Kelli Herd, founder of World Play, Inc., teaches cultural understanding to children in New York City and around the world through toys and play.
In a vast city like New York, there's no shortage of opportunities to learn something about world culture. Whether it's visiting the Asian American Arts Centre or The Museum for African Art, the city is a veritable sponge for cultural knowledge. But if you've spent your whole life in the city, it's also easy to take NYC's collection of cultural institutions for granted or ignore them entirely. Enter Kelli Herd, the founder and executive director of World Play, Inc., a nonprofit organization dedicated to providing the city's children with an array of multicultural programs, activities, and toys.
Under Herd's direction, World Play's number-one priority is to educate NYC children about culture and daily life in foreign countries. To do this, World Play regularly hosts after-school programs and cultural activities for children K-12 which focus on a chosen country's language, art, cuisine, music, politics, and much more.
Her inspiration? "I lived in Benin, West Africa for a couple of years and I was a teacher there," says Herd. "I taught English and computer skills to women and children. I loved the kids. And they were so fascinated by me, being from America. But what struck me as odd was, not only did they not know anything about America, but they didn't even know anything about Africa (beyond their town). Then when I came back to the U.S., I was a teaching fellow. And it was just amazing to me that the kids didn't know anything outside of their area either. There's really a cultural ignorance. So I started teaching them about Benin. I brought fabrics, food and games, all from Benin. And then we started learning about the United States. So it was like my thing in my classroom, to teach about other cultures."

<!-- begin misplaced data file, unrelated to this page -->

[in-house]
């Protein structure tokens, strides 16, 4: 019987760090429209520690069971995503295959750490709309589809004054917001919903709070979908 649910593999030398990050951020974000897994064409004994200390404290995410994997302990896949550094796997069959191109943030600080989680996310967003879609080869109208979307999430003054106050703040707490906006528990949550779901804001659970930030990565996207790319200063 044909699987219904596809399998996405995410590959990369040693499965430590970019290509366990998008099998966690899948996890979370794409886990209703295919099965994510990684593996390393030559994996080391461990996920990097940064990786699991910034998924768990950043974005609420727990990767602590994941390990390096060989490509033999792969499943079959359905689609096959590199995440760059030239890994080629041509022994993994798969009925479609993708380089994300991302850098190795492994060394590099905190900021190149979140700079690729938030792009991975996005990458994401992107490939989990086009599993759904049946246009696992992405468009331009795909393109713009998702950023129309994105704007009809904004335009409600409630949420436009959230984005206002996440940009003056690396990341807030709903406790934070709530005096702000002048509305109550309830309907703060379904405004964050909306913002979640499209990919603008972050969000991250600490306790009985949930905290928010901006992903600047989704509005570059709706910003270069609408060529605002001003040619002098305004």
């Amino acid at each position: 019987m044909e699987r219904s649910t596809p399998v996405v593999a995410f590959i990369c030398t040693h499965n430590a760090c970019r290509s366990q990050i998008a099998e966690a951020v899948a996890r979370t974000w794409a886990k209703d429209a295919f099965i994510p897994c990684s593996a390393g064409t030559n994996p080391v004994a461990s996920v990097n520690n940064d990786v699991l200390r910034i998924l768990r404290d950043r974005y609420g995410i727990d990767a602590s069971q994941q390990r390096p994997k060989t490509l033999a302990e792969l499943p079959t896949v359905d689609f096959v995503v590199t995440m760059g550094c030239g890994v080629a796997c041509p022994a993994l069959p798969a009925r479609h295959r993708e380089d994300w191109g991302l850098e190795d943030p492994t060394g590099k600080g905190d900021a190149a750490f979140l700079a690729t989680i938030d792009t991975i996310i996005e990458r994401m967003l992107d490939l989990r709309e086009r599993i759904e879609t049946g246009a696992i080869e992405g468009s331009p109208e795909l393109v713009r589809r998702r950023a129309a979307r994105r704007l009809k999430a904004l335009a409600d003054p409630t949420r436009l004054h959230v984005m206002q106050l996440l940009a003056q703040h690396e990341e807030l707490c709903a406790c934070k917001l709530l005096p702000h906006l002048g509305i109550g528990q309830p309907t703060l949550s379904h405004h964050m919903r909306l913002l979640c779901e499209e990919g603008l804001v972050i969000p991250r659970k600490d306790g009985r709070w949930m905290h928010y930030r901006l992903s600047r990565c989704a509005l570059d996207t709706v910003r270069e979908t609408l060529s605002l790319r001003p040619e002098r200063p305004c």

In addition to Herd's earlier work, she has most recently held a toy drive for the children of Haiti following the massive earthquake that left the nation in a shambles just last January. Though Herd admitted it could be financially difficult to ship toys to Haiti, she related that the response to her drive was fantastic. Herd held the toy drive for about five weeks in April and May and was quickly overwhelmed by the number of donations from city residents. And just like her mission to educate kids here about other cultures, Herd says she felt eager to provide Haitian children with the opportunity to get back to just being kids. "I felt like in any traumatic situation, it's nice to get the kids back to playing," she says.
Herd plans to build upon her initial toy drive success. "I am actually choosing (to donate to) other countries the same way. I look at orphanages in Nicaragua, Ecuador, Central America, Benin in South America, and Ghana. I have looked at Spain as well." The idea behind her toy exchanges is twofold: Herd hopes that the toys are not only a source of joy for the international recipients, but that they also teach the children a thing or two about the country from which they came.
Herd also hopes that her family in Ethiopia will assist her in sending toys and games for her to share in the States. "While I may be able to ship the toys, it's really difficult for certain organizations overseas to ship. That's a problem we're having right now. My cousin is in Ethiopia, so I'm hoping she'll bring me back some toys from there."
Despite the logistical difficulties in actually sending and receiving toys from overseas, Herd is dedicated to her cause of warding off cultural ignorance. "Because World Play promotes learning about other cultures, my idea is to have children understand how other children play around the world. It's an exchange of play."